Dr David Wilson

David WilsonHonorary Research Fellow

Contact Details

Research

My specialist research area and publications concern both historical anthrozoology and the history of comparative psychology (the subject of my Leicester doctorate of 1999) as well as other studies of animal behaviour (pure and applied) especially in Britain, including interdisciplinary, institutional, professional, ethical, recreational, literary and military aspects.

External Contributions

I served as a member of the Peer Review College of the Arts and Humanities Research Council between 2009 and 2013, assessing and advising on the quality of research grant applications.
I continue to serve on the Editorial Board of Anthrozoös, a multidisciplinary academic journal of the interactions of people and animals, published for the International Society for Anthrozoology. I am also a reviewer for Ethnic and Racial Studies and Animals.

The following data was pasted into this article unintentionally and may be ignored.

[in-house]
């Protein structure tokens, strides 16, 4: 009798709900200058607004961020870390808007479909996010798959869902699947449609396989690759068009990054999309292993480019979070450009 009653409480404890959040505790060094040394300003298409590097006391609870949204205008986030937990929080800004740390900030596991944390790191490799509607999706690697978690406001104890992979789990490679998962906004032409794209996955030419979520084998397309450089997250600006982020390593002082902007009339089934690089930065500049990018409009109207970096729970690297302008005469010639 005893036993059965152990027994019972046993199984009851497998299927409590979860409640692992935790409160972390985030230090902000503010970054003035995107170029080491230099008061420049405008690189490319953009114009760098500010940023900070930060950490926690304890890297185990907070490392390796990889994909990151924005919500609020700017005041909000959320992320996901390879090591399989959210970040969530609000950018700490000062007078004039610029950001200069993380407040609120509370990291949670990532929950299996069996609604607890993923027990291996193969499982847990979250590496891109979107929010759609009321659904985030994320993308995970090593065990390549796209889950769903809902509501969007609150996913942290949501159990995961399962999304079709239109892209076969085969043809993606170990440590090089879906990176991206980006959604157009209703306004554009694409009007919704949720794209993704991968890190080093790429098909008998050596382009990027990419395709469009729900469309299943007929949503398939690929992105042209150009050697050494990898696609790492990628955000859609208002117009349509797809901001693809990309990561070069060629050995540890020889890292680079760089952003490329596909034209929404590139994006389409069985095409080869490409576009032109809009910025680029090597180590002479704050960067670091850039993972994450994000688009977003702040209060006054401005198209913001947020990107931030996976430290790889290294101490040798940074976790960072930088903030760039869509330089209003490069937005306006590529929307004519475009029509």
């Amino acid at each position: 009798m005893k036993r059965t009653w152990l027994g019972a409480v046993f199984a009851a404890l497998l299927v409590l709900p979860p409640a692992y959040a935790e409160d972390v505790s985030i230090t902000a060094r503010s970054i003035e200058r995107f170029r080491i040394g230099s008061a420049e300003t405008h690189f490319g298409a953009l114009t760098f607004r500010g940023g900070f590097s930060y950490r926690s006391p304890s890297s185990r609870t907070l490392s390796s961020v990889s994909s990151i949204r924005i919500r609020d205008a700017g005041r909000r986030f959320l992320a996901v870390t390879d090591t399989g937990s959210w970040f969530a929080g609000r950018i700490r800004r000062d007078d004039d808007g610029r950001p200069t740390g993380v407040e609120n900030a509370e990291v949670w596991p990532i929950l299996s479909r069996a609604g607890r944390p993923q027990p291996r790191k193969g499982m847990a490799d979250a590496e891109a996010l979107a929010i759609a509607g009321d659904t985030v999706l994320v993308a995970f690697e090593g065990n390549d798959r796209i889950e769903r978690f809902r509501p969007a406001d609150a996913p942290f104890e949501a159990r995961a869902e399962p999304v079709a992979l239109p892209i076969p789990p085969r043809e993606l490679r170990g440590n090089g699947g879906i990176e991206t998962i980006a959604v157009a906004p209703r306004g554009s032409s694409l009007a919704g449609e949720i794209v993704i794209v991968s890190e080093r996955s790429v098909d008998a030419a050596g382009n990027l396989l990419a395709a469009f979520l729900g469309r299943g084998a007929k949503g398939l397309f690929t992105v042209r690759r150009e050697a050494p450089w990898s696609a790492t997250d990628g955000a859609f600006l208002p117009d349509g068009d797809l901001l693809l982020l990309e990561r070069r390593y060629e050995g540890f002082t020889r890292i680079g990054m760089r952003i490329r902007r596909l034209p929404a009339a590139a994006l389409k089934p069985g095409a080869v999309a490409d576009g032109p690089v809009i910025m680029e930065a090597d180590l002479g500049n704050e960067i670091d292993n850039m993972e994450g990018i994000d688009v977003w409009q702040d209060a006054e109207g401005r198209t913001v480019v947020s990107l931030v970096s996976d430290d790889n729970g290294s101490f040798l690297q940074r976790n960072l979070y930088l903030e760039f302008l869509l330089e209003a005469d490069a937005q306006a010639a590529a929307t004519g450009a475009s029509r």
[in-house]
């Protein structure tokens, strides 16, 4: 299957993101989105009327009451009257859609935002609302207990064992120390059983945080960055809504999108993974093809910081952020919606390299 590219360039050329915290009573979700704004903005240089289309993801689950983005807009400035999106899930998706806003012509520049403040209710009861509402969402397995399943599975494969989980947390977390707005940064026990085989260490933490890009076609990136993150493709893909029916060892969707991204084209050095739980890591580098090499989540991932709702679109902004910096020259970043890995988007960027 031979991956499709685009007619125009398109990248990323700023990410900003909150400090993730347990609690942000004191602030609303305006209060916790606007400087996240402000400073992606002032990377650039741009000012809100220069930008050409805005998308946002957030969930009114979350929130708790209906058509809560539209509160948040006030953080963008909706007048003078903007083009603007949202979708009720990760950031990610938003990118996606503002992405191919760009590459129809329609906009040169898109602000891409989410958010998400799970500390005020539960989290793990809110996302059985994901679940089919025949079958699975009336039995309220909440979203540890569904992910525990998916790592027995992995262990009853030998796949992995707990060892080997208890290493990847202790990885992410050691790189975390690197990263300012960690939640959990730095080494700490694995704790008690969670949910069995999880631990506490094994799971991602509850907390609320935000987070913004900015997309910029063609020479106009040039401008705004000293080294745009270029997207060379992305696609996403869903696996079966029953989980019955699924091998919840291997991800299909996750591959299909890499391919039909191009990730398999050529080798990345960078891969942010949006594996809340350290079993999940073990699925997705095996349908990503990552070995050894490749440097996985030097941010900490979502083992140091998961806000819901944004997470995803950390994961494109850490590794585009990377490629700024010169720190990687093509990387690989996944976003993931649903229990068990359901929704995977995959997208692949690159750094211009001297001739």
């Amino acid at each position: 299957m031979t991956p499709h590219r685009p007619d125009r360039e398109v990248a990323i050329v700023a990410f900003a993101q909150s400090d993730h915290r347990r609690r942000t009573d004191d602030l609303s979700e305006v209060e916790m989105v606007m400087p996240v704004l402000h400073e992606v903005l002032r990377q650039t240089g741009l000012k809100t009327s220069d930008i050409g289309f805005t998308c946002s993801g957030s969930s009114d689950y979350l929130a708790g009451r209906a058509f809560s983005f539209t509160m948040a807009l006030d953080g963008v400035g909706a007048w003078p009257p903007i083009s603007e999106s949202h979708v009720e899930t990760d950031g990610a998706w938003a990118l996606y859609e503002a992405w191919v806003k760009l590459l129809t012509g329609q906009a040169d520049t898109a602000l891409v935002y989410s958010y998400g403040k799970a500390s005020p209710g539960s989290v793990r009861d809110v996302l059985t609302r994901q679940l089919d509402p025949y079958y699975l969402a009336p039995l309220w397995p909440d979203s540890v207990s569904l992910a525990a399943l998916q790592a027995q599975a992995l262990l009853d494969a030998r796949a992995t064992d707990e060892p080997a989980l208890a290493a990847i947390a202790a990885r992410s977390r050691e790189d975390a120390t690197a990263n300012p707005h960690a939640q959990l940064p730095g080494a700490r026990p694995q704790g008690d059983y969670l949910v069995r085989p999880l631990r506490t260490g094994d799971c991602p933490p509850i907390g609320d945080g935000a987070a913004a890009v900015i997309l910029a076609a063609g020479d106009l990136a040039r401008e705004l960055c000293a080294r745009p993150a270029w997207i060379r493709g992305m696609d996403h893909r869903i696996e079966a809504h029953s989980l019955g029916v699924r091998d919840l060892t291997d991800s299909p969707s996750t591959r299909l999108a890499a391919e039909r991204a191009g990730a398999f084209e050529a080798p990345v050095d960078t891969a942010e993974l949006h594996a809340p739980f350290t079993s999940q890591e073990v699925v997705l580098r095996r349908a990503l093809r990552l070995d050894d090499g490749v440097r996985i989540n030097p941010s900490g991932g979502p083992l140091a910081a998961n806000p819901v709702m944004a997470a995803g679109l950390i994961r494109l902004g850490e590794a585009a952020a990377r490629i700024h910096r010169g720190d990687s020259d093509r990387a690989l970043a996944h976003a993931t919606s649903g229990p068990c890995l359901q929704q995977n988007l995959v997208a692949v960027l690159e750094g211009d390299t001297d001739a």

My historical research has been the basis of a 40-minute television documentary awaiting production. My research has also contributed to a new publication under the auspices of the Imperial War Museum, as part of commemorations of the First World War, and to similar commemorative material for BBC local radio.
Research material has been used for the BBC Coast series (1 July 2007). In addition to appearances on the BBC, I was asked to advise the BBC Natural History Unit about the thematic content and structure of a radio programme. From Vicars to Clones would investigate how the historic development of animal behaviour theory responded to and threw light on contemporary human interests, activities or preoccupations, in areas such as altruism, group loyalty, processes of learning, sexual morality, industrial efficiency, co-operation, and motivation.

Publications